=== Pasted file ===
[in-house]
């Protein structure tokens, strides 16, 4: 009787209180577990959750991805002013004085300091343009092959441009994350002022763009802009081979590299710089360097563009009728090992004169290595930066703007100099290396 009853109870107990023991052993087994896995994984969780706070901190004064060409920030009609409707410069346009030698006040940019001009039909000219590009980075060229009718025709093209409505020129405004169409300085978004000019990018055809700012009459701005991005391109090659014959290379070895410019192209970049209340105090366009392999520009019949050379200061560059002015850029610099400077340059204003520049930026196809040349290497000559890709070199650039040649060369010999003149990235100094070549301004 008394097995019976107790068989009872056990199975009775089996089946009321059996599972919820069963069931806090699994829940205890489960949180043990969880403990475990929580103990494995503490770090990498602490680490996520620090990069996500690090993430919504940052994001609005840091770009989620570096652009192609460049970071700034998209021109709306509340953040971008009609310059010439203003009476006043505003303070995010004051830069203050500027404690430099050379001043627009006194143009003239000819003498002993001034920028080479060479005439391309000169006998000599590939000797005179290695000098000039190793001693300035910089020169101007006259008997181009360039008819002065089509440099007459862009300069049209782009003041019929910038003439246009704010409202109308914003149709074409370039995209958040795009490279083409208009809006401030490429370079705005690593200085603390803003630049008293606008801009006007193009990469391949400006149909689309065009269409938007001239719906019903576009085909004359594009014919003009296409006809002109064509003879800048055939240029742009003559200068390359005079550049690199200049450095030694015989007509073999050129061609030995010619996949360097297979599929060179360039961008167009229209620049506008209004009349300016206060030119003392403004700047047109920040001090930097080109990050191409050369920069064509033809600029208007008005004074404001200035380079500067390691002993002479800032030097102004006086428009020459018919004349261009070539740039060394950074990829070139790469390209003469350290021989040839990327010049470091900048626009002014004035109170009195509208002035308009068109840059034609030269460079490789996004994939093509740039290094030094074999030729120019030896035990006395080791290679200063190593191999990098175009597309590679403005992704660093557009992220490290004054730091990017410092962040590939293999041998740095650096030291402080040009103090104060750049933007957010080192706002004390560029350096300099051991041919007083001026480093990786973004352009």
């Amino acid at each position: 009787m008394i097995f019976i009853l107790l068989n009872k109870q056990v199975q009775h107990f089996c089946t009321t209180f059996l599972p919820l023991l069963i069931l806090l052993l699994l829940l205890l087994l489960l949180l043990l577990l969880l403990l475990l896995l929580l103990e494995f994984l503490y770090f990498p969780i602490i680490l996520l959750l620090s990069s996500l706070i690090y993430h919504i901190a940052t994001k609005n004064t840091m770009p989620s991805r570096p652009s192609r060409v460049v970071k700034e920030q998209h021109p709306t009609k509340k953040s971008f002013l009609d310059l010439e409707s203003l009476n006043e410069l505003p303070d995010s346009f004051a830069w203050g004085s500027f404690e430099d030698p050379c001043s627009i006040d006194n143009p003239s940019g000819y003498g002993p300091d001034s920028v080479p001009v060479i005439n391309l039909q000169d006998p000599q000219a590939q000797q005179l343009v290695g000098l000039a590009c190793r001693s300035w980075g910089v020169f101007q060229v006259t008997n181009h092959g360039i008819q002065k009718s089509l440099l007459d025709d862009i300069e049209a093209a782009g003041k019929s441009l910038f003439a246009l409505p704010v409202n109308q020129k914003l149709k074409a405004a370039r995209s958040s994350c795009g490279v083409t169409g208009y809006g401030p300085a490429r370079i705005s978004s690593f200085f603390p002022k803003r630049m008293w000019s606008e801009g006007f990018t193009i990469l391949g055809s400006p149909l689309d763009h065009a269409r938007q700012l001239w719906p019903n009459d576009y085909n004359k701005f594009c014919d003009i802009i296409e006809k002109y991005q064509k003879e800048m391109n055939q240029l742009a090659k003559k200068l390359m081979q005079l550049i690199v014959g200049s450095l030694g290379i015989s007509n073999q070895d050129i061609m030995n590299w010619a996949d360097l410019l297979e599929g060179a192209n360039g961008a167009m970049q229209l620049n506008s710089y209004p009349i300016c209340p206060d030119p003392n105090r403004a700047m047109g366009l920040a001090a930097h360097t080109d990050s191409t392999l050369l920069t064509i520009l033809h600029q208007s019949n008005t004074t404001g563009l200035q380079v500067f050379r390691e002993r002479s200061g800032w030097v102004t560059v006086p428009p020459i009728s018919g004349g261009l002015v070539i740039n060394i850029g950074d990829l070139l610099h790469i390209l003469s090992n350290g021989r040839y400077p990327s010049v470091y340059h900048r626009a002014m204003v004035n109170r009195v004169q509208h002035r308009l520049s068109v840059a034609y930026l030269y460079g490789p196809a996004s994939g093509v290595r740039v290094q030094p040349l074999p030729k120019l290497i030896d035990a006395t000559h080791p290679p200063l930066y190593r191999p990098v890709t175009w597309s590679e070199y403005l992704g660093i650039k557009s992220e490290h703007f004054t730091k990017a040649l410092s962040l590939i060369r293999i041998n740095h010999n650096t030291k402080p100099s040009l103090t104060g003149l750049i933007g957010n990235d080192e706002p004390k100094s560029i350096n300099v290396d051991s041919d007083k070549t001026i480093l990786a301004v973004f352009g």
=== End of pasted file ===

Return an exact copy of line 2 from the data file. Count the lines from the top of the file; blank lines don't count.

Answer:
């Protein structure tokens, strides 16, 4: 009787209180577990959750991805002013004085300091343009092959441009994350002022763009802009081979590299710089360097563009009728090992004169290595930066703007100099290396 009853109870107990023991052993087994896995994984969780706070901190004064060409920030009609409707410069346009030698006040940019001009039909000219590009980075060229009718025709093209409505020129405004169409300085978004000019990018055809700012009459701005991005391109090659014959290379070895410019192209970049209340105090366009392999520009019949050379200061560059002015850029610099400077340059204003520049930026196809040349290497000559890709070199650039040649060369010999003149990235100094070549301004 008394097995019976107790068989009872056990199975009775089996089946009321059996599972919820069963069931806090699994829940205890489960949180043990969880403990475990929580103990494995503490770090990498602490680490996520620090990069996500690090993430919504940052994001609005840091770009989620570096652009192609460049970071700034998209021109709306509340953040971008009609310059010439203003009476006043505003303070995010004051830069203050500027404690430099050379001043627009006194143009003239000819003498002993001034920028080479060479005439391309000169006998000599590939000797005179290695000098000039190793001693300035910089020169101007006259008997181009360039008819002065089509440099007459862009300069049209782009003041019929910038003439246009704010409202109308914003149709074409370039995209958040795009490279083409208009809006401030490429370079705005690593200085603390803003630049008293606008801009006007193009990469391949400006149909689309065009269409938007001239719906019903576009085909004359594009014919003009296409006809002109064509003879800048055939240029742009003559200068390359005079550049690199200049450095030694015989007509073999050129061609030995010619996949360097297979599929060179360039961008167009229209620049506008209004009349300016206060030119003392403004700047047109920040001090930097080109990050191409050369920069064509033809600029208007008005004074404001200035380079500067390691002993002479800032030097102004006086428009020459018919004349261009070539740039060394950074990829070139790469390209003469350290021989040839990327010049470091900048626009002014004035109170009195509208002035308009068109840059034609030269460079490789996004994939093509740039290094030094074999030729120019030896035990006395080791290679200063190593191999990098175009597309590679403005992704660093557009992220490290004054730091990017410092962040590939293999041998740095650096030291402080040009103090104060750049933007957010080192706002004390560029350096300099051991041919007083001026480093990786973004352009």